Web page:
Ruby Dee is remembered as an activist and a champion of human rights, but first and foremost she was an actress.
Ruby was born in Cleveland but grew up in Harlem. In 1945, she graduated from Hunter College with a degree in Romance languages. She apprenticed the American Negro Theater (ANT), and began working with people like Sidney Poitier and Harry Belafonte. She came to national attention when she appeared in the film The Jackie Robinson Story (1950). In 1965, she took the roles of Kate in The Taming of the Shrew and Cordelia in King Lear, allowing her to become the first black actress to play leading roles at the American Shakespeare Festival.
In 1941, Ruby married blues singer Frankie Dee Brown, but the marriage was short lived. After they divorced in 1945, Ruby kept his middle name as her stage name. She married actor Ossie Davis in 1948, and they remained together until his death in 2005.
Ossie and Ruby's work in the Civil Rights Movement exposed them to a certain degree of radicalism. They were close friends with both Rev. Martin Luther King Jr and Malcolm X. Early in their marriage they claimed to enjoy an “open marriage”, but as time went on they cast the idea aside.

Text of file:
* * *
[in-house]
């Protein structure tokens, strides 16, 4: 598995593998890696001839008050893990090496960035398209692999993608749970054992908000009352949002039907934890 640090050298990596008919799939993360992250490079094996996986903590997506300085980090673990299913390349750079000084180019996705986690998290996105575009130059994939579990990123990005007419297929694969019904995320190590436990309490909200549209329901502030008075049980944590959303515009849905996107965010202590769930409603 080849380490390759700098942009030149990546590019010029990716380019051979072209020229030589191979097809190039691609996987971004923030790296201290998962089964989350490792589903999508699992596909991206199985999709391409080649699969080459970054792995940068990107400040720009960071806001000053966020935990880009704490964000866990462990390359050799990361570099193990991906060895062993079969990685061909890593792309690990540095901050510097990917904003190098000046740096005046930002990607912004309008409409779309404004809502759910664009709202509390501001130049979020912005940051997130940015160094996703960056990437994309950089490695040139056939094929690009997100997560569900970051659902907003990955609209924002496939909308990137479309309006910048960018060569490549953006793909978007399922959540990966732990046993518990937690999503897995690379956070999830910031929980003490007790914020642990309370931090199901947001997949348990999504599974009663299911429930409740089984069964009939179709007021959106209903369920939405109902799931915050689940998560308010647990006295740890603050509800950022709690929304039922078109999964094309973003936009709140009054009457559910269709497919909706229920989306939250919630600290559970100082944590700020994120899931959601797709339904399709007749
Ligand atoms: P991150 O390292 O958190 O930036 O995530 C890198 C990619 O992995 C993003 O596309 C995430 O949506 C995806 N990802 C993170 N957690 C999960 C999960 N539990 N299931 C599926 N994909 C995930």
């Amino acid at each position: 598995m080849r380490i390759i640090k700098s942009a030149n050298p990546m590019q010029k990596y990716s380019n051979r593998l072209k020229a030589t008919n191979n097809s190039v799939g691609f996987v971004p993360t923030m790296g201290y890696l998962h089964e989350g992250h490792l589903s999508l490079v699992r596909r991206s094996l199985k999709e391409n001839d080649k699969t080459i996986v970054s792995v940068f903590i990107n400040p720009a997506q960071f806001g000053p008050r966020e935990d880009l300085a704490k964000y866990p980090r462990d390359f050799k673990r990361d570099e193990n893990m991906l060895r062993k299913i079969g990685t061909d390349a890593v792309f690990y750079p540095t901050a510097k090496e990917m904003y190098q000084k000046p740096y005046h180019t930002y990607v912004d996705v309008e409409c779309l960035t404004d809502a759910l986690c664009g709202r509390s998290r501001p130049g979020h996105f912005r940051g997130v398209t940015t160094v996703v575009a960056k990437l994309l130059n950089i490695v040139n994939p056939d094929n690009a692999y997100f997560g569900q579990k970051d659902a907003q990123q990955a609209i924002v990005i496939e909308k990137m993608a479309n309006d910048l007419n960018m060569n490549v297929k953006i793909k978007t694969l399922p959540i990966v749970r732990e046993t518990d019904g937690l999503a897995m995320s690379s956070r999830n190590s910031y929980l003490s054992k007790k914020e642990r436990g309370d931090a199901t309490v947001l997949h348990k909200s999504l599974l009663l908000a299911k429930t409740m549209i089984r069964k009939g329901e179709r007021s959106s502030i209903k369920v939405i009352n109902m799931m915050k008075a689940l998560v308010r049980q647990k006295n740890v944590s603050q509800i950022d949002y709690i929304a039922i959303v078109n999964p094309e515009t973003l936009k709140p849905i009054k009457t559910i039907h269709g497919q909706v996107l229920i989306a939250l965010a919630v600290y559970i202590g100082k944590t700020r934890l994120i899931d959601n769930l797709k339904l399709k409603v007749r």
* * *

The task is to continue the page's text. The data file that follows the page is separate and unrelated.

On the radio, Ruby first worked on dramas for WMCA's New World A' Coming, in the story of the ANT and other African American stories which took place in New York City. She appeared on editions of X Minus One and the CBS Radio Workshop during the fifties. The CBS Radio Mystery Theater during the Seventies showcased a number of respected actors, even though many felt that the Golden Age of radio drama was long past. Ruby appeared in “Here Goes the Bride”, “The Mask of Tupac Amaru” and other episodes of CBSRMT.
Ruby was nominated for eight Emmy awards for her outstanding television work, and in 2007 she became the second oldest Academy Award nominee for Best Supporting Actress for her portrayal of Mama Lucas in American Gangster with Denzel Washington. Ruby Dee passed away 2014.